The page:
Bridget McKenzie digs in, as PM refuses to say if she should go

Bridget McKenzie digs in, as PM refuses to say if she should go

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Nationals Party MP Bridget McKenzie has been under pressure to resign as a minister. Picture: Elesa Kurtz

Nationals Party MP Bridget McKenzie has been under pressure to resign as a minister. Picture: Elesa Kurtz

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Embattled Deputy Nationals leader Bridget McKenzie has denied reports she will resign over the damning audit report on the $100 million community sports grants program.

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Embattled Deputy Nationals leader and federal agriculture minister Bridget McKenzie has denied reports she will resign over the damning audit report on the $100 million community sports grants program.

Prime Minister Scott Morrison is also refusing to say whether the minister should go.

Mr Morrison confirmed on Thursday he had dinner with Treasurer Josh Frydenberg and Deputy Prime Minister Michael McCormack on Wednesday but said Senator McKenzie's future wasn't discussed.

Earlier, there had been speculation Senator McKenzie would resign or be pushed out by Friday.

However Senator McKenzie's office strongly denied that was the case.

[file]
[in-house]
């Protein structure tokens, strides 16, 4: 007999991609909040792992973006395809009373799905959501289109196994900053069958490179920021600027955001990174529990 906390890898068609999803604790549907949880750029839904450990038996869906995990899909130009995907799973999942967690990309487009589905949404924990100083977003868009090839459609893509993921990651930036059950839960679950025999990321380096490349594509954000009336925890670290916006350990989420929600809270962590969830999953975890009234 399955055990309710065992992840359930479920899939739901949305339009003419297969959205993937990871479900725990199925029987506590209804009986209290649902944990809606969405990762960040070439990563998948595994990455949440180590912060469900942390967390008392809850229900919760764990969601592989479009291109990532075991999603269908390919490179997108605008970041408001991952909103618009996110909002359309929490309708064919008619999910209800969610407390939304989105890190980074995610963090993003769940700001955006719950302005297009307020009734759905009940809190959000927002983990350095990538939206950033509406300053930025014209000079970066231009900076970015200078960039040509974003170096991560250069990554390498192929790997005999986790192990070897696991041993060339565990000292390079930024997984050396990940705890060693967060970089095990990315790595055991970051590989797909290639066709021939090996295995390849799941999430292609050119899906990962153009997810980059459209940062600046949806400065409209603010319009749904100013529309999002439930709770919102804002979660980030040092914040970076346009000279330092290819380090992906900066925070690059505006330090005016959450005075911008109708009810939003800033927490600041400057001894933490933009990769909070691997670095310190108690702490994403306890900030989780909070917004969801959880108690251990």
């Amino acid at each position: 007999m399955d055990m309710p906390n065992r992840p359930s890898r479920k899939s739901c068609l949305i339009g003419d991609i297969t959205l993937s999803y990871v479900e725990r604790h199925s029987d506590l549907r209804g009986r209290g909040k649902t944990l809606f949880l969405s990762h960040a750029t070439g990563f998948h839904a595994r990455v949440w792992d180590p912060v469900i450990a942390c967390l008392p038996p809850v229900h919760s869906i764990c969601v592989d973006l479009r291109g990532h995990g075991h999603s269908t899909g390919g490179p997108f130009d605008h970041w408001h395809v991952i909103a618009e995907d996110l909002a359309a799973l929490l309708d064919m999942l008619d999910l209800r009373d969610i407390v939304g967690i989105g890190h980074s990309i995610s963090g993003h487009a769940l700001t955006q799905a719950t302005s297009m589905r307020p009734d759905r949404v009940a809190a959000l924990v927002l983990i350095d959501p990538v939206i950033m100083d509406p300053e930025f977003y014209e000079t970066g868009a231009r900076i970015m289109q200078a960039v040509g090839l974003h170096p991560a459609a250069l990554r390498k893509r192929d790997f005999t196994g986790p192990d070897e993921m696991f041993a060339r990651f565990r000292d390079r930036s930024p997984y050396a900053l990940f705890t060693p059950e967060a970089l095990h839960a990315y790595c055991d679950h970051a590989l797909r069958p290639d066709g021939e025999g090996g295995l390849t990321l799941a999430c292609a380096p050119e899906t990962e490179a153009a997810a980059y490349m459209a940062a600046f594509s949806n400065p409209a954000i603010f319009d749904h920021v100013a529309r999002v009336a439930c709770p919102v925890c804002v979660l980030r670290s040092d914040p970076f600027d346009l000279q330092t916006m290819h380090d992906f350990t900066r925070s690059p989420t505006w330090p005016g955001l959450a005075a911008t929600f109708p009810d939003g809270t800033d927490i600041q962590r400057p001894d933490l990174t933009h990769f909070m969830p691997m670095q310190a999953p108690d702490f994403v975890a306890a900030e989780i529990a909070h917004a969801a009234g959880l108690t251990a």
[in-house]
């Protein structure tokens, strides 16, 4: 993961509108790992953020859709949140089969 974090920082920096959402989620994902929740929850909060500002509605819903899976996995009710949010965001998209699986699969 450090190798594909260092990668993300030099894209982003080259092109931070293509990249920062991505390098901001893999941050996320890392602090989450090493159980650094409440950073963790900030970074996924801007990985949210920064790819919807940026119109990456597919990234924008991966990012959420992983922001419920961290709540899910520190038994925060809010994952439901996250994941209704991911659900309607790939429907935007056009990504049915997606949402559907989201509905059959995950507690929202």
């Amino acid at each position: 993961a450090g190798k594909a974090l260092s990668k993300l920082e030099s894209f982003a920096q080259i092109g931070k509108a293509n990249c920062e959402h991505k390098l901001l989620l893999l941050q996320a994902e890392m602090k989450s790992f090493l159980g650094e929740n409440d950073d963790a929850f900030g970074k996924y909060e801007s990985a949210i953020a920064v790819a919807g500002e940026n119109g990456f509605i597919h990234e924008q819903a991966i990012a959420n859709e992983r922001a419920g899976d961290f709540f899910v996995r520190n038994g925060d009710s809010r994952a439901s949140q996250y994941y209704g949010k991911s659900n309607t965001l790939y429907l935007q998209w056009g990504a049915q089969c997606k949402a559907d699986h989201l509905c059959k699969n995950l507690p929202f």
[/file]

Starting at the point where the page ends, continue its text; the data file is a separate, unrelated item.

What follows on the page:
Mr Morrison would not comment on Senator McKenzie's future until an investigation by Prime Minister and Cabinet secretary Phil Gaetjens was finalised.

Mr Gaetjens - who is Mr Morrison's former chief-of-staff - will determine whether Senator McKenzie breached ministerial standards through her use of the program to give a $36,000 grant to a shooting club that had gifted her membership.

"It's the right thing for me to do to seek advice on those matters, I await that advice and I await that report," Mr Morrison said.

Mr Morrison also played down reports his office had been involved in determining where grants went.

He said it was "the normal course of events" for MPs to lobby for money for their constituents.

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Mr Morrison also said he only revealed the investigation on Wednesday due to media questions.

Australian Community Media asked his office on Tuesday whether the matter would be referred to Mr Gaetjens. It failed to respond.

Labor has been calling for Senator McKenzie's scalp since last Thursday, after the Australian Auditor-General found Senator McKenzie's office made up its own rules for doling out sporting grants.

It also found the Minister possibly did not have the legal authority to be making the final decisions on where grants went.

Labor's sport spokesman Don Farrell described it as "pork barrelling on an industrial scale".

Nationals leader Michael McCormack and Prime Minister Scott Morrison have indicated they are standing by Senator McKenzie.

This story first appeared on The Canberra Times.

The story Bridget McKenzie digs in, as PM refuses to say if she should go first appeared on The Canberra Times.

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